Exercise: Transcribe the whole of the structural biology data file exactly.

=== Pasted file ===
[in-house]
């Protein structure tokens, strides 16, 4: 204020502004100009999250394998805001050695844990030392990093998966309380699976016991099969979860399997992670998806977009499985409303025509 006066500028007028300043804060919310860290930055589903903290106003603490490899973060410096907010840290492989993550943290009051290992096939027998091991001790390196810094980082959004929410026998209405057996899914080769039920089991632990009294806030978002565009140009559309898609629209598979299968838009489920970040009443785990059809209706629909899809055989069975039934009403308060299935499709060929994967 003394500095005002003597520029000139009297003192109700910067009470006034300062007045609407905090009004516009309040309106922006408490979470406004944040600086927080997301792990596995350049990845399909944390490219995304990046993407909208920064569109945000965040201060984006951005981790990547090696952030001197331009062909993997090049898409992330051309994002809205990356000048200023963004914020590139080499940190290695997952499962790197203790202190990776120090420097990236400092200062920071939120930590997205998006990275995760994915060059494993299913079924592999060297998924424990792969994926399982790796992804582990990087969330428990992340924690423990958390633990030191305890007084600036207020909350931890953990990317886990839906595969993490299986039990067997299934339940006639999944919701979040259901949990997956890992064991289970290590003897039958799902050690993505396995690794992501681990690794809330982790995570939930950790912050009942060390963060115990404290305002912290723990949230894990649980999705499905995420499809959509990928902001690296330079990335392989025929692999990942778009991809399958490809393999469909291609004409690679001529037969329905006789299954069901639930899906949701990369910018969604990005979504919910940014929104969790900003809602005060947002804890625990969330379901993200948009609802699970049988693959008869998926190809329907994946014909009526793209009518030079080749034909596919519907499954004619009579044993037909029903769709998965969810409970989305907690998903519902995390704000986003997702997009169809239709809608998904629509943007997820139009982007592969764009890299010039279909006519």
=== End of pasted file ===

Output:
[in-house]
């Protein structure tokens, strides 16, 4: 204020502004100009999250394998805001050695844990030392990093998966309380699976016991099969979860399997992670998806977009499985409303025509 006066500028007028300043804060919310860290930055589903903290106003603490490899973060410096907010840290492989993550943290009051290992096939027998091991001790390196810094980082959004929410026998209405057996899914080769039920089991632990009294806030978002565009140009559309898609629209598979299968838009489920970040009443785990059809209706629909899809055989069975039934009403308060299935499709060929994967 003394500095005002003597520029000139009297003192109700910067009470006034300062007045609407905090009004516009309040309106922006408490979470406004944040600086927080997301792990596995350049990845399909944390490219995304990046993407909208920064569109945000965040201060984006951005981790990547090696952030001197331009062909993997090049898409992330051309994002809205990356000048200023963004914020590139080499940190290695997952499962790197203790202190990776120090420097990236400092200062920071939120930590997205998006990275995760994915060059494993299913079924592999060297998924424990792969994926399982790796992804582990990087969330428990992340924690423990958390633990030191305890007084600036207020909350931890953990990317886990839906595969993490299986039990067997299934339940006639999944919701979040259901949990997956890992064991289970290590003897039958799902050690993505396995690794992501681990690794809330982790995570939930950790912050009942060390963060115990404290305002912290723990949230894990649980999705499905995420499809959509990928902001690296330079990335392989025929692999990942778009991809399958490809393999469909291609004409690679001529037969329905006789299954069901639930899906949701990369910018969604990005979504919910940014929104969790900003809602005060947002804890625990969330379901993200948009609802699970049988693959008869998926190809329907994946014909009526793209009518030079080749034909596919519907499954004619009579044993037909029903769709998965969810409970989305907690998903519902995390704000986003997702997009169809239709809608998904629509943007997820139009982007592969764009890299010039279909006519």